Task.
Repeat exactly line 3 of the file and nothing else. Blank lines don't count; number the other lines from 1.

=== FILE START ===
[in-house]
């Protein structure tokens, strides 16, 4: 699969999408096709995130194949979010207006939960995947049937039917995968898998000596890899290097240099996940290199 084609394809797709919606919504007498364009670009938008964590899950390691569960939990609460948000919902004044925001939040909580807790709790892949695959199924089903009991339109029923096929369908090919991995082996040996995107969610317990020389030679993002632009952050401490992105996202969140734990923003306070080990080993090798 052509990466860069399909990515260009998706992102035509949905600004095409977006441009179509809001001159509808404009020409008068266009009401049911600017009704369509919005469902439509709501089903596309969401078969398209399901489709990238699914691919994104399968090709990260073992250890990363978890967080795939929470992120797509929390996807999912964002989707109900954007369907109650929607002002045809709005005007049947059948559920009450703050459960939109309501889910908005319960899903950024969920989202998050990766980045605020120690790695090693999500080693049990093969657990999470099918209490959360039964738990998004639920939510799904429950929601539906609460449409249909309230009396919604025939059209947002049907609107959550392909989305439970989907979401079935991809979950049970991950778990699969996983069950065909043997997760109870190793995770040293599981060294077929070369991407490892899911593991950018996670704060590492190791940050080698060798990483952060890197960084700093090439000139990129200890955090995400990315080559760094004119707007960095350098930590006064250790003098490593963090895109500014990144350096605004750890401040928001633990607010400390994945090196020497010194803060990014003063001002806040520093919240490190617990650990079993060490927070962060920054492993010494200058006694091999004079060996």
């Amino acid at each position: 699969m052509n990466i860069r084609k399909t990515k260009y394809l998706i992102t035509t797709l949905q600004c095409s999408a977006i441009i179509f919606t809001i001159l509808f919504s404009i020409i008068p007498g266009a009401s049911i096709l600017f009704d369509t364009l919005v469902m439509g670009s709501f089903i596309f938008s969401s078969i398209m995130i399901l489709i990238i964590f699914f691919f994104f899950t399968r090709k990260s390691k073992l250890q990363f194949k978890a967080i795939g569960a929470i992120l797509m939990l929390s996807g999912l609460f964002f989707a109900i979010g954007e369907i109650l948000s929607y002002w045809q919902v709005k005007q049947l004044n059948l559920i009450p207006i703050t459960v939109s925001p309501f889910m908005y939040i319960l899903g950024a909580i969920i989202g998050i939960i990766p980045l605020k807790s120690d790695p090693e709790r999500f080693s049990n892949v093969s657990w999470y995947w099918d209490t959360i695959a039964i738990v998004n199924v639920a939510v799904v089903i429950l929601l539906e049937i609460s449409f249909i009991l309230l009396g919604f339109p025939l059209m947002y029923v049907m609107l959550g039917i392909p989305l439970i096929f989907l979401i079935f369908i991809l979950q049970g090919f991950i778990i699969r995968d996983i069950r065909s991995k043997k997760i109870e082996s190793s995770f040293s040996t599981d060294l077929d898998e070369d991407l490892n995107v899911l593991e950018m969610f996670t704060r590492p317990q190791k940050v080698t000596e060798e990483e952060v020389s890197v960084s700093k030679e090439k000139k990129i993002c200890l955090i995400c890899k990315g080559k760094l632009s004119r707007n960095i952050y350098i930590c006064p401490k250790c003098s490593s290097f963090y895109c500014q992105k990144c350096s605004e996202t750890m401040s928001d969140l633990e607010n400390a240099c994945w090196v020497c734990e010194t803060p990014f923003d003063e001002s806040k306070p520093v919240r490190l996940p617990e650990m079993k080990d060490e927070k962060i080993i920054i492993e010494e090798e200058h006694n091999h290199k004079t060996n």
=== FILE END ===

């Amino acid at each position: 699969m052509n990466i860069r084609k399909t990515k260009y394809l998706i992102t035509t797709l949905q600004c095409s999408a977006i441009i179509f919606t809001i001159l509808f919504s404009i020409i008068p007498g266009a009401s049911i096709l600017f009704d369509t364009l919005v469902m439509g670009s709501f089903i596309f938008s969401s078969i398209m995130i399901l489709i990238i964590f699914f691919f994104f899950t399968r090709k990260s390691k073992l250890q990363f194949k978890a967080i795939g569960a929470i992120l797509m939990l929390s996807g999912l609460f964002f989707a109900i979010g954007e369907i109650l948000s929607y002002w045809q919902v709005k005007q049947l004044n059948l559920i009450p207006i703050t459960v939109s925001p309501f889910m908005y939040i319960l899903g950024a909580i969920i989202g998050i939960i990766p980045l605020k807790s120690d790695p090693e709790r999500f080693s049990n892949v093969s657990w999470y995947w099918d209490t959360i695959a039964i738990v998004n199924v639920a939510v799904v089903i429950l929601l539906e049937i609460s449409f249909i009991l309230l009396g919604f339109p025939l059209m947002y029923v049907m609107l959550g039917i392909p989305l439970i096929f989907l979401i079935f369908i991809l979950q049970g090919f991950i778990i699969r995968d996983i069950r065909s991995k043997k997760i109870e082996s190793s995770f040293s040996t599981d060294l077929d898998e070369d991407l490892n995107v899911l593991e950018m969610f996670t704060r590492p317990q190791k940050v080698t000596e060798e990483e952060v020389s890197v960084s700093k030679e090439k000139k990129i993002c200890l955090i995400c890899k990315g080559k760094l632009s004119r707007n960095i952050y350098i930590c006064p401490k250790c003098s490593s290097f963090y895109c500014q992105k990144c350096s605004e996202t750890m401040s928001d969140l633990e607010n400390a240099c994945w090196v020497c734990e010194t803060p990014f923003d003063e001002s806040k306070p520093v919240r490190l996940p617990e650990m079993k080990d060490e927070k962060i080993i920054i492993e010494e090798e200058h006694n091999h290199k004079t060996n």